In c#, the string is a keyword that is useful to represent a sequential collection of characters called a text, and the string is an object of the System.String type.
The following are the different ways of declaring and initializing string variables using string keyword in the c# programming language.
If you observe the above declarations, we used two keywords called string and String to declare string variables. In c#, the string keyword is just an alias for String, so both string and String are equivalent, and you can use whichever naming convention you prefer to define string variables.
In c#, the string is immutable, which means the string object cannot be modified once it is created. If any changes are made to the string object, like adding or modifying an existing value, it will simply discard the old instance in memory and create a new instance to hold the new value.
For example, when we create a new string variable “msg” with the text “welcome”, a new instance will create a heap memory to hold this value. Now, if we make any changes to the msg variable, like changing the text from “welcome” to “welcome to tutlane”, then the old instance on heap memory will be discarded, and another instance will create on heap memory to hold the variable value instead of modifying the old instance in the memory.
Following is the pictorial representation of memory allocation for the string in the c# programming language.
In c#, if we perform modifications like inserting, concatenating, removing, or replacing a value of the existing string multiple times, every time the new instance will create on heap memory to hold the new value, so automatically the performance of the application will be affected.
In c#, string literal is a sequence of characters enclosed in double quotation marks (" "). We have two kinds of string literals available in c#; those are regular and verbatim. The regular literals are useful when we want to embed escape characters like \n, \t, \', \", etc. in c#.
Following is the example of using regular string literals to embed escape characters in the c# programming language.
In c#, the special character
@ will serve as verbatim literal, and it is useful to represent a multiline string or a string with backslash characters, for example, to represent file paths.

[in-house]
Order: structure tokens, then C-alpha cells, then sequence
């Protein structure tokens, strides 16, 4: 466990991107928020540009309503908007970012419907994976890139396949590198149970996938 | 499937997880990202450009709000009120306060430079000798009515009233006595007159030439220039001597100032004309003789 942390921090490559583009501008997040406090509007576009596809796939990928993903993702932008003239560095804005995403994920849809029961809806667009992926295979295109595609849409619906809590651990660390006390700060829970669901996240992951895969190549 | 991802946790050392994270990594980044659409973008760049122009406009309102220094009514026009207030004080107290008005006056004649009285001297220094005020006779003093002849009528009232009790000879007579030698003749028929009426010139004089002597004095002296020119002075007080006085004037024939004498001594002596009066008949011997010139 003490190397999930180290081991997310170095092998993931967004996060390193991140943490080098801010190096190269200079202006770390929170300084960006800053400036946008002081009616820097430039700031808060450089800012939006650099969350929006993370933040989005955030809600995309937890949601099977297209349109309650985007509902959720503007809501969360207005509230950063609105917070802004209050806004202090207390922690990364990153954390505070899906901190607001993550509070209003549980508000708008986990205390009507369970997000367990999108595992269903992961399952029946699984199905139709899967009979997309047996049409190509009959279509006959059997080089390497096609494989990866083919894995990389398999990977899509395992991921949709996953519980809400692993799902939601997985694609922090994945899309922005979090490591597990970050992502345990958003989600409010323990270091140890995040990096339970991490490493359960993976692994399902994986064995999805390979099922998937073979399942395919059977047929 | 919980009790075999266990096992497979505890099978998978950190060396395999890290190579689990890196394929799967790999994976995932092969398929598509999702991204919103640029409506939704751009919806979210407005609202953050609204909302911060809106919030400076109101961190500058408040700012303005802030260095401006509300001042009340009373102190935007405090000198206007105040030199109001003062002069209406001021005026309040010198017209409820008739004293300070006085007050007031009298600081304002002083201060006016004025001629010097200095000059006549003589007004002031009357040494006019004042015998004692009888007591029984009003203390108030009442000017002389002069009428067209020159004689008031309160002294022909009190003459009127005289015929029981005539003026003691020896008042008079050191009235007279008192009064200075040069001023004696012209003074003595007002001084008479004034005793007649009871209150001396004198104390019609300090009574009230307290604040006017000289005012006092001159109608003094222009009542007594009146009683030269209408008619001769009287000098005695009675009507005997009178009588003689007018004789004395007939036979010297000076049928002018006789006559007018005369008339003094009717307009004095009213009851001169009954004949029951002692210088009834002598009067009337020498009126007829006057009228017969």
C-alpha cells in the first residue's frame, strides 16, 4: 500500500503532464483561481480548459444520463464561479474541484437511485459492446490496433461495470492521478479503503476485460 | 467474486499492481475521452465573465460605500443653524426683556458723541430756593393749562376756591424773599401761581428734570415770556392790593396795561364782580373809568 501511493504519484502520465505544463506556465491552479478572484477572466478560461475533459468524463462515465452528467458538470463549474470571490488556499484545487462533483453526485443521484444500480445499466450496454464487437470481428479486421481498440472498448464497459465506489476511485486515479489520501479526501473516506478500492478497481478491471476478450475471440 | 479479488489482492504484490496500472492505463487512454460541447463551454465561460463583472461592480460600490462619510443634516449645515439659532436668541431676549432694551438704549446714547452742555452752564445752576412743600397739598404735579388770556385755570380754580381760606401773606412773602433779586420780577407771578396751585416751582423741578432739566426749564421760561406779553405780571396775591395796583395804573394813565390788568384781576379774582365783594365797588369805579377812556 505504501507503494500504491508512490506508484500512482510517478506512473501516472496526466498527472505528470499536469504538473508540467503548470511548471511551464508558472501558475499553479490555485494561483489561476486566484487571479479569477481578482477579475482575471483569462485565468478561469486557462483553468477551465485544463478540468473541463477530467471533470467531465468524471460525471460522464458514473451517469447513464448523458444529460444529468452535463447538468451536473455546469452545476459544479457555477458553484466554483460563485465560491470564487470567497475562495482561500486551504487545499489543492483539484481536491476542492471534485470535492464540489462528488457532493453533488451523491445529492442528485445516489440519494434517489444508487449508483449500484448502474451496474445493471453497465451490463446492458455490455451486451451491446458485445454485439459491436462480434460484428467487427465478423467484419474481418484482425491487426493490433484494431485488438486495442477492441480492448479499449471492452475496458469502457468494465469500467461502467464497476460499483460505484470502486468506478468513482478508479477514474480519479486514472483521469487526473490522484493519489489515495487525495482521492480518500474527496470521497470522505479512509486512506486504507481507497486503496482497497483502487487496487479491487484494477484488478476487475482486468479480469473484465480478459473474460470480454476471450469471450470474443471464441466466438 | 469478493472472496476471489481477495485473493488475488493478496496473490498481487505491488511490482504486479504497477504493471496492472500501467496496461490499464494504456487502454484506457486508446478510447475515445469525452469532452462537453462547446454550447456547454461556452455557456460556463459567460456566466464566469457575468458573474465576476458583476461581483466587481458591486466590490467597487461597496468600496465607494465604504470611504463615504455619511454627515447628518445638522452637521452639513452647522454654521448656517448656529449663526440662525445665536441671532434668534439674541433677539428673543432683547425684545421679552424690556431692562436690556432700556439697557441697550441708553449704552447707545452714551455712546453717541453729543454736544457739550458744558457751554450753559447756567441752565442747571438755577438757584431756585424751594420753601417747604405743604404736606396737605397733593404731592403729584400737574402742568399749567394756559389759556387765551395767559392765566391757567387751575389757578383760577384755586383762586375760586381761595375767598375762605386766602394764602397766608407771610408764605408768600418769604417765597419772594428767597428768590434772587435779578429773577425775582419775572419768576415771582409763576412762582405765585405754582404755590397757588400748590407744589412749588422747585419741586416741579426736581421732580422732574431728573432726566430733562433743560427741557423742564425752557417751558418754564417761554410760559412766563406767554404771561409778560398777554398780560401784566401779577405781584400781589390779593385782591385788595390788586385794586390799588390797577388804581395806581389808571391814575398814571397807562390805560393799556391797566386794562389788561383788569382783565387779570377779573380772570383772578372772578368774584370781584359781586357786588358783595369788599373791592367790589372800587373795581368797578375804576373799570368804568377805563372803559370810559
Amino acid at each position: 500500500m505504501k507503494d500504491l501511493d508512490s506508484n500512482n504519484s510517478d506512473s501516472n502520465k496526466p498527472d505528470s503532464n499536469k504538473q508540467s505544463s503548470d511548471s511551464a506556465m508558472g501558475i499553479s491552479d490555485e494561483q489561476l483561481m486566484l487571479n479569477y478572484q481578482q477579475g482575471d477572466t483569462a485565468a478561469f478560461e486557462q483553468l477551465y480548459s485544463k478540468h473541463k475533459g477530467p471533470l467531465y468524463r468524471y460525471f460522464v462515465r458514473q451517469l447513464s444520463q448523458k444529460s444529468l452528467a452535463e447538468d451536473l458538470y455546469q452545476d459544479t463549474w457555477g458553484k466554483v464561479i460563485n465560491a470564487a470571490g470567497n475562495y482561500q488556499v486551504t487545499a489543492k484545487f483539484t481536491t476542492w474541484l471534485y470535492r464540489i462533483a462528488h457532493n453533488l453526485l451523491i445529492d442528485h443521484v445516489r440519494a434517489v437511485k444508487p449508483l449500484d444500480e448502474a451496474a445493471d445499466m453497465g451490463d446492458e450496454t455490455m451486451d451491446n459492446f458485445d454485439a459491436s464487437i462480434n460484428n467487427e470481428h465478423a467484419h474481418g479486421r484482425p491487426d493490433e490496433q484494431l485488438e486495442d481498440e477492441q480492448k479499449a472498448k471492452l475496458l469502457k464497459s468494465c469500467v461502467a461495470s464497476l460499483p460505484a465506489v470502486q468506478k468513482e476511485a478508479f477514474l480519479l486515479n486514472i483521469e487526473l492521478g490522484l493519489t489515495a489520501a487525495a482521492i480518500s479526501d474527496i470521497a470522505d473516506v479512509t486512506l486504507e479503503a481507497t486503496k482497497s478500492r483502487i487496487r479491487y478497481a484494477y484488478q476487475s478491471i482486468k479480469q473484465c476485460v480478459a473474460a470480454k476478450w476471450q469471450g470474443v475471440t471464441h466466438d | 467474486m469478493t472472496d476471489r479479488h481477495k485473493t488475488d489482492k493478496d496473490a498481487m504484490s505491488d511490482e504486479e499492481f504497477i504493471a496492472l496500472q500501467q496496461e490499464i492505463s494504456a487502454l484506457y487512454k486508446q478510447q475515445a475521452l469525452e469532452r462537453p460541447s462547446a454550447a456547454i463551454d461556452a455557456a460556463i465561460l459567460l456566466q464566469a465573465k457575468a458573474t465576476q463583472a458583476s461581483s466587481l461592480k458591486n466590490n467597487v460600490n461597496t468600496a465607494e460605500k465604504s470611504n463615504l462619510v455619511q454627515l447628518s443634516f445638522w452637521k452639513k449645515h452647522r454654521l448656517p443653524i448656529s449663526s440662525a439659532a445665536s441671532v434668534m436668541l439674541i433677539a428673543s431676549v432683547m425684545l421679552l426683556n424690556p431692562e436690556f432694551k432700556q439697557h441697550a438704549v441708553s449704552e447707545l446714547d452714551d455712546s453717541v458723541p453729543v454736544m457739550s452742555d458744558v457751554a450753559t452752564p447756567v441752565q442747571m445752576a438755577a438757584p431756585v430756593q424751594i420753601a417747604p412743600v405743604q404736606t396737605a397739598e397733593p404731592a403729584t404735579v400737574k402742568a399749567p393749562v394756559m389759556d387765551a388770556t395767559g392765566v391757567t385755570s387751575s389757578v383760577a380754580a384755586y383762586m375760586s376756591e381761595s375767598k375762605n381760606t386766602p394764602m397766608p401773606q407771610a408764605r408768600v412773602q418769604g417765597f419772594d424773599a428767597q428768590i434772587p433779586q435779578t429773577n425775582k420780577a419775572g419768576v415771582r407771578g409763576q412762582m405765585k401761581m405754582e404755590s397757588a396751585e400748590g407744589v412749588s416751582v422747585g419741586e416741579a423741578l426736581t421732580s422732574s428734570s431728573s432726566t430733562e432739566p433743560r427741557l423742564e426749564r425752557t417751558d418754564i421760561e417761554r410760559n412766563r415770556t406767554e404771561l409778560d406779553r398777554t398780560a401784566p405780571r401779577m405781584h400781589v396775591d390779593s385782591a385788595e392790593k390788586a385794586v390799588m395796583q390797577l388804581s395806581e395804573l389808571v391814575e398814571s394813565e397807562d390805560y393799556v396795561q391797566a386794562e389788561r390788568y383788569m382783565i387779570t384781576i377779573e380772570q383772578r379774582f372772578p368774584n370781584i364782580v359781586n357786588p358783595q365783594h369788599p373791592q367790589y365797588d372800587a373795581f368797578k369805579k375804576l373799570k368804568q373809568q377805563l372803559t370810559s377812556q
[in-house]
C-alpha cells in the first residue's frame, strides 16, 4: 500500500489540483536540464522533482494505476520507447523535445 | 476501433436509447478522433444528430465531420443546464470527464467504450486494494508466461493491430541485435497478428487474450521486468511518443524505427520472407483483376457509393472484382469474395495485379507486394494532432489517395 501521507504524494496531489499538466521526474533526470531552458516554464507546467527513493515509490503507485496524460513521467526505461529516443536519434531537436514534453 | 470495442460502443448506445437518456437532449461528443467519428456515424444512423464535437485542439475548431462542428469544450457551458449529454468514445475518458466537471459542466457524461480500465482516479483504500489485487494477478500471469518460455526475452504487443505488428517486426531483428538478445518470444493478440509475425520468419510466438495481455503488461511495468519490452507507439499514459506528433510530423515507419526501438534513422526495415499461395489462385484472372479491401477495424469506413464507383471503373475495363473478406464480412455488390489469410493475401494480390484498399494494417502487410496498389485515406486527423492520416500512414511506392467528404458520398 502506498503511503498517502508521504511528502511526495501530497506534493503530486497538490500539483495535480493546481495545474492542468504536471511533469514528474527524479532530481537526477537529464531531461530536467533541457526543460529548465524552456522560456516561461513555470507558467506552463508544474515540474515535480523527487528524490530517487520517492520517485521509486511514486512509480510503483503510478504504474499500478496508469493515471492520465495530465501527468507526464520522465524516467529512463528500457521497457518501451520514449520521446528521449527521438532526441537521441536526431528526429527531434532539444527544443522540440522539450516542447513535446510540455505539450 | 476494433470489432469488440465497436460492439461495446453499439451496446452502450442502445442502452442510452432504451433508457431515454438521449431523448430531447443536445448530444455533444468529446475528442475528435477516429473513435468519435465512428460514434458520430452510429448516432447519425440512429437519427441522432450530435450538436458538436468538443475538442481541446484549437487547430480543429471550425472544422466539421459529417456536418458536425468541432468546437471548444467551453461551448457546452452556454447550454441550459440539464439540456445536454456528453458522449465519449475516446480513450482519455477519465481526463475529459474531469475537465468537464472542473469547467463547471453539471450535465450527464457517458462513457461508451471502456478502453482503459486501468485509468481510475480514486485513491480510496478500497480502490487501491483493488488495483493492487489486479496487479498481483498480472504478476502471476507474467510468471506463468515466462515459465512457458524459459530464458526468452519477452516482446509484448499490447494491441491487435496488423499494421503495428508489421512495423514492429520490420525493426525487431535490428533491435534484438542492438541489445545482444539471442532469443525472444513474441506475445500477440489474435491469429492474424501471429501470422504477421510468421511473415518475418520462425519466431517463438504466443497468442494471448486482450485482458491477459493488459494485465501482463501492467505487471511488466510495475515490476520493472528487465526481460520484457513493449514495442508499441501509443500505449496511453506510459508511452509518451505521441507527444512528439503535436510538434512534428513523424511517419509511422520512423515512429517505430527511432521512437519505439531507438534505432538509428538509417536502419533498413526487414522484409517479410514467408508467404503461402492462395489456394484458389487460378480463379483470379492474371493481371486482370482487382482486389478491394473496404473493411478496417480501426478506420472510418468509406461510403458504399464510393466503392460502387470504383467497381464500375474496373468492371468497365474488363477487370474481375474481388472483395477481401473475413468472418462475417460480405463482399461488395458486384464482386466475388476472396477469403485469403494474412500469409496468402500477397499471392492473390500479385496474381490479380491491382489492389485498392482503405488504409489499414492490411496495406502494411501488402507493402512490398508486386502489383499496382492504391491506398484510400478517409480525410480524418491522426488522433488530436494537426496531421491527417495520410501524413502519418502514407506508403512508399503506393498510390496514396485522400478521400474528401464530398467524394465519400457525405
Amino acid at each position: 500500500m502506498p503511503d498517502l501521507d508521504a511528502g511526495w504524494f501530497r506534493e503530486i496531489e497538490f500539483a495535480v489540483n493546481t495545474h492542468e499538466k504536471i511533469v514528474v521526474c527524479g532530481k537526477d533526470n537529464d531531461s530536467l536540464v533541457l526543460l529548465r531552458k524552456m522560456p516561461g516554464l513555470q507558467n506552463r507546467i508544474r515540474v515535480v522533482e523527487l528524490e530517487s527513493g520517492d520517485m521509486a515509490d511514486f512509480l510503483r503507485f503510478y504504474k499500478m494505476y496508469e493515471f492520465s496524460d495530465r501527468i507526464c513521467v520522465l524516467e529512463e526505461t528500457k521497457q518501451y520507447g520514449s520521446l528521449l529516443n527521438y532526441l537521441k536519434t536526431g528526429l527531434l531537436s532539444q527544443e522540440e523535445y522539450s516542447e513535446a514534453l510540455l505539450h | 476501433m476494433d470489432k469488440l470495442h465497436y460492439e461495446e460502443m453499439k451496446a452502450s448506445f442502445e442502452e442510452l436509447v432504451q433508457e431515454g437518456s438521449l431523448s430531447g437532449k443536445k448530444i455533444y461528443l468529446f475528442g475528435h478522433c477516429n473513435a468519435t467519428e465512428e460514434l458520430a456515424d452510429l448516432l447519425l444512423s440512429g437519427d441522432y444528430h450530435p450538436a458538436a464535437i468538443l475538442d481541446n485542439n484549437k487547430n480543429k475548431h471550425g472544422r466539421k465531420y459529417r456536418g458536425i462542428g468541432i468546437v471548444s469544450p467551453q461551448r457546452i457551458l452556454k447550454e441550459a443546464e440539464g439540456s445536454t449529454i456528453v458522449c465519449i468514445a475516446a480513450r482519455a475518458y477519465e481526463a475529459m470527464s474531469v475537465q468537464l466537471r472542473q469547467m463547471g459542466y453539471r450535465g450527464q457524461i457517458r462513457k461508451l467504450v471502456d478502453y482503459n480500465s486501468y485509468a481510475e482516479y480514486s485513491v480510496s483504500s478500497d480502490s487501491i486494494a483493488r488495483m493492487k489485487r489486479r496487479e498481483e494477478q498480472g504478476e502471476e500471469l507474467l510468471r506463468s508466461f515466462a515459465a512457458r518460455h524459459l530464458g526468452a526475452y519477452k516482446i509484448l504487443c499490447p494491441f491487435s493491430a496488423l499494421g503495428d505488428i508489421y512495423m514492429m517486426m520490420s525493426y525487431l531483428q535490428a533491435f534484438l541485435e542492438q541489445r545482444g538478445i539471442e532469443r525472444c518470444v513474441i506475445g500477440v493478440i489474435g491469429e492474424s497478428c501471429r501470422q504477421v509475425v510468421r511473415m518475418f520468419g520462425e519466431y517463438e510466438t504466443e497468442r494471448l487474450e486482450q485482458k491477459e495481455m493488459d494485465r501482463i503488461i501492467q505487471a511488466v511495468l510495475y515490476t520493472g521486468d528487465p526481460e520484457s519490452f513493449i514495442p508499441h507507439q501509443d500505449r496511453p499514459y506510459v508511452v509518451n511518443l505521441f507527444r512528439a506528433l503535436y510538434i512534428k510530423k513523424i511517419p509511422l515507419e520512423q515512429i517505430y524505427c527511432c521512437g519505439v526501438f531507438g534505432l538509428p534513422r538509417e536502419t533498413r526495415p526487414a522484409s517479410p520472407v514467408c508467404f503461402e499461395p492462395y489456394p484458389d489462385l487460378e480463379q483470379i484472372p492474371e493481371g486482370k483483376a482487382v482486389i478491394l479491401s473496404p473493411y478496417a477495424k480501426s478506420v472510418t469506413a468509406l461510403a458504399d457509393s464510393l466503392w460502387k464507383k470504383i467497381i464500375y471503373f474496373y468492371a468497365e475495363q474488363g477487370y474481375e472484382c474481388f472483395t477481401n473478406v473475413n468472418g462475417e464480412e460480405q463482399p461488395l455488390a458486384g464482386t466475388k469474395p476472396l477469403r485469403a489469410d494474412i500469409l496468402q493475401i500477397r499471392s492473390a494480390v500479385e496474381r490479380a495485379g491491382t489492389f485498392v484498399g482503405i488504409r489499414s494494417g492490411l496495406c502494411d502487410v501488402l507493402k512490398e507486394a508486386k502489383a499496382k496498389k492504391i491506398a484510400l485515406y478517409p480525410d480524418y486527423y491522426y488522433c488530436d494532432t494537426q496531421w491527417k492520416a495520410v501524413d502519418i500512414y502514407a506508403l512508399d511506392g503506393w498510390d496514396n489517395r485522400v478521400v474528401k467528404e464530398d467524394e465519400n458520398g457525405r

Following is an example of using verbatim literal
@ in c# programming language to represent a multiline string and a file path.
If you observe the above examples, we used a verbatim character
@ to represent multiline strings or backslash character strings, etc., based on our requirements.
In c#, the format string is a string whose contents can be determined dynamically at runtime. We can create a format string using the Format method and embedding placeholders in braces that will be replaced by other values at runtime.
Following is the example of using a format string to determine the string content dynamically at runtime in the c# programming language.
If you observe the above code, we are formatting a string using the Format method and replacing the placeholders in braces with required values.
In c#, we can access individual characters from string by using array notation with index values.
Following is the example of accessing individual characters from the string by specifying the index position.
If you observe the above example, we are looping through characters in a string using for loop and displaying each character of string based on the index position.
Following is the example declaring and initializing strings, formatting string value, and use string literals to represent data in the c# programming language.
If you observe the above code, we declared and initialized string variables, formatted string using Format method, and used string literals to embed escape characters, etc., based on our requirements.
When you execute the above c# program, you will get the result as shown below.
This is how we can use strings in the c# programming language to represent a sequential collection of characters based on our requirements.
The following table lists the available string properties in the c# programming language.
|Chars||It helps us to get the characters from the current string object based on the specified position.|
|Length||It returns the number of characters in the current String object.|
In c#, the string class contains various methods to manipulate string objects based on our requirements.
The following table lists important string methods available in the c# programming language.
|Clone()||It returns a reference to this instance of String.|
|Compare(String, String)||It compares two specified String objects and returns an integer that indicates their relative position in the sort order.|
|Concat(String, String)||It concatenates two specified instances of String.|
|Contains(String)||It returns a value indicating whether a specified substring occurs within this string.|
|Copy(String)||It creates a new instance of String with the same value as a specified String.|
|Format(String, Object)||It replaces one or more format items in a specified string with the string representation of a specified object.|
|Trim()||It removes all leading and trailing white-space characters from the current String object.|
|ToLower()||It converts a given string to a lowercase.|
|ToUpper()||It converts a given string to uppercase.|
|Split(Char)||It splits a string into substrings that are based on the characters in an array.|
|Substring(Int32)||It retrieves a substring from this instance. The substring starts at a specified character position and continues to the end of the string.|
This is how we can use strings in our applications to hold the required text in the c# programming language.